Ready or Not: Mental Health and Stress


Everyone feels worried, sad or stressed at times. Very high levels of stress can affect your ability to conceive a baby. Developing babies exposed to high levels of stress may develop problems later in life. If you’re concerned about your worrying, sadness or stress speak with your health care provider. There are many things you can do that can help.

Stress is the emotional, mental and physical strain that happens when something changes in the world around you.

It could be a new job, moving, loss of a family member or friend or a change in finances.

Some stress is positive. It challenges you to try something new or learn how to do something you haven’t done before.

However, high levels of stress or stress that lasts a long time can have negative health effects.

Learn more about stress here.

High levels of stress can change your hormones. Hormones are chemicals that travel throughout the body and help control how your cells work.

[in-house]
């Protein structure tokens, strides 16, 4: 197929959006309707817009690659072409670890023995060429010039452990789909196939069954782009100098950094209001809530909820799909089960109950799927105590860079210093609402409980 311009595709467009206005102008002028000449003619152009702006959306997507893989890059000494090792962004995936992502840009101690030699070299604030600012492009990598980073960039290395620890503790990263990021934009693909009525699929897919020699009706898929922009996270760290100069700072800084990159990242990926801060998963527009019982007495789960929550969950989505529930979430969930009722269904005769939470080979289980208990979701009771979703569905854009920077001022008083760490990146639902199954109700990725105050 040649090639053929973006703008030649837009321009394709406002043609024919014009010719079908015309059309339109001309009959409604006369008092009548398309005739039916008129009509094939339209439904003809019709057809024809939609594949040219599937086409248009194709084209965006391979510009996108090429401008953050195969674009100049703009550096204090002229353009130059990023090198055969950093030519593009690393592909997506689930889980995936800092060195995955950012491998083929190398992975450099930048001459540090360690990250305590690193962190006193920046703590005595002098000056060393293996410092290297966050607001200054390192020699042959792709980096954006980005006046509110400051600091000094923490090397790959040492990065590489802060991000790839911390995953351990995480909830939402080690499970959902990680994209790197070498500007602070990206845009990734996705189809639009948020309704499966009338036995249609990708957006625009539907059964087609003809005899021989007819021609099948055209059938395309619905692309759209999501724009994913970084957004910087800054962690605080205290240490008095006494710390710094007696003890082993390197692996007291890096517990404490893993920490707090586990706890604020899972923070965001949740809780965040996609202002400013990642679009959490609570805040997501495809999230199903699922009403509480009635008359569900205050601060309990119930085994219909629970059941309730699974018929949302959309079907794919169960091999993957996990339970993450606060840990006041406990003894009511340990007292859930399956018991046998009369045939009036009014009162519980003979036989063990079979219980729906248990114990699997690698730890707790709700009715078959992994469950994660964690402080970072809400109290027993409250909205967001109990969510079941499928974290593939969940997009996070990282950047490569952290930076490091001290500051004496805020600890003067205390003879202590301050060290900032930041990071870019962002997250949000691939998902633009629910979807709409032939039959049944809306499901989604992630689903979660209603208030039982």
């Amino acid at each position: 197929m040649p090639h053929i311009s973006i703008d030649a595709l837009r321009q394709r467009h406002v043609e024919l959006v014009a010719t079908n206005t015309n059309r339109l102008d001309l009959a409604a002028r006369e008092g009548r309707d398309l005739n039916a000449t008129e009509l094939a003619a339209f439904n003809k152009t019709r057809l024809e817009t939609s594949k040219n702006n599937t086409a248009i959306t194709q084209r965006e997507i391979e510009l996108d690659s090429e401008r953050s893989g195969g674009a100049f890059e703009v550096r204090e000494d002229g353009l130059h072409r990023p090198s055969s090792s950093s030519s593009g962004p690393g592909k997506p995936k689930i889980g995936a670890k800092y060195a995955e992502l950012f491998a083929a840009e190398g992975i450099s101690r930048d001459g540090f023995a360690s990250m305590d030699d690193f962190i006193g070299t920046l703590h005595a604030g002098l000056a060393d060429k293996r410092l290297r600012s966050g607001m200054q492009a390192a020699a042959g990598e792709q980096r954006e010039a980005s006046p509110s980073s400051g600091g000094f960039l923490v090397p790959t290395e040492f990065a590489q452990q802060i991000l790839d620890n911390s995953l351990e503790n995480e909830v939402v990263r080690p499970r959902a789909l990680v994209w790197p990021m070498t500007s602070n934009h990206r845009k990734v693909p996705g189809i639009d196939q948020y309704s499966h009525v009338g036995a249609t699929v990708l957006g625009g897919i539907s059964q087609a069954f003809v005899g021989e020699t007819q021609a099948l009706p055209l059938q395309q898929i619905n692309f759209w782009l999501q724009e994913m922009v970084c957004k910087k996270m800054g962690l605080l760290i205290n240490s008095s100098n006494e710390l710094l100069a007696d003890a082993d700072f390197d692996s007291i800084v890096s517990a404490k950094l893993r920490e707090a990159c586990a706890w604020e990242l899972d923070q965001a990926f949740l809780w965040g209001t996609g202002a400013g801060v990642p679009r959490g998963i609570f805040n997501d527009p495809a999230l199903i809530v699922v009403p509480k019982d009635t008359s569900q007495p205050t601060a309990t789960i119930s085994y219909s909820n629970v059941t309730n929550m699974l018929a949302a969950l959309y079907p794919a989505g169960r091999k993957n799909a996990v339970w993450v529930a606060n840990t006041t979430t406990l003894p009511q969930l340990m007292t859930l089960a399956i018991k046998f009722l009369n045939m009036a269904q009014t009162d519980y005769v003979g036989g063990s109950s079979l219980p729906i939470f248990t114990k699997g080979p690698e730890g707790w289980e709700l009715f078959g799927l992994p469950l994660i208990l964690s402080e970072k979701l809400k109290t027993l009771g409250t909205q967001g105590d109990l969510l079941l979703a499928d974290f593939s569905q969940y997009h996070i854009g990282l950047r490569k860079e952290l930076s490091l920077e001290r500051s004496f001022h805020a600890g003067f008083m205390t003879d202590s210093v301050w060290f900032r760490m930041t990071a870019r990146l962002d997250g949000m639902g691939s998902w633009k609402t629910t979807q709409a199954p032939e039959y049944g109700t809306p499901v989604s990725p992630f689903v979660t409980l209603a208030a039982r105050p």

Stress can affect your body’s ability to release an egg (ovulate). Since stress may delay releasing an egg, the days in your cycle that you’re able to become pregnant (fertility window) will change.

If you’re feeling stressed, you may also be less interested in sex.

Stress can also affect your testosterone levels. This can affect your sperm and sexual function.

Stress can have physical, emotional and mental effects. High levels of stress or constant stress is called toxic stress. If your level of stress is very high and constant, your body is making stress hormones almost all the time. This affects how your brain works and can lead to problems with your mental and physical health.

Developing babies exposed to high levels of stress hormones through their mother’s placenta are at higher risk of developing learning disabilities, attention disorders, and behavioural or emotional problems.

Some signs that your stress level is high include:

  • feeling irritable or easily frustrated
  • arguing more with your partner, friends or family
  • using more tobacco, alcohol or drugs to cope

Long-term stress can increase your risk for:

  • diabetes
  • heart disease
  • depression
  • high blood pressure

Some ways to cope with stress include:

  • eat regular meals
  • eat a healthy diet and drink enough water
  • take time every day to relax, rest and get enough sleep
  • exercise regularly
  • reach out to family or friends
  • talk to people in your social network

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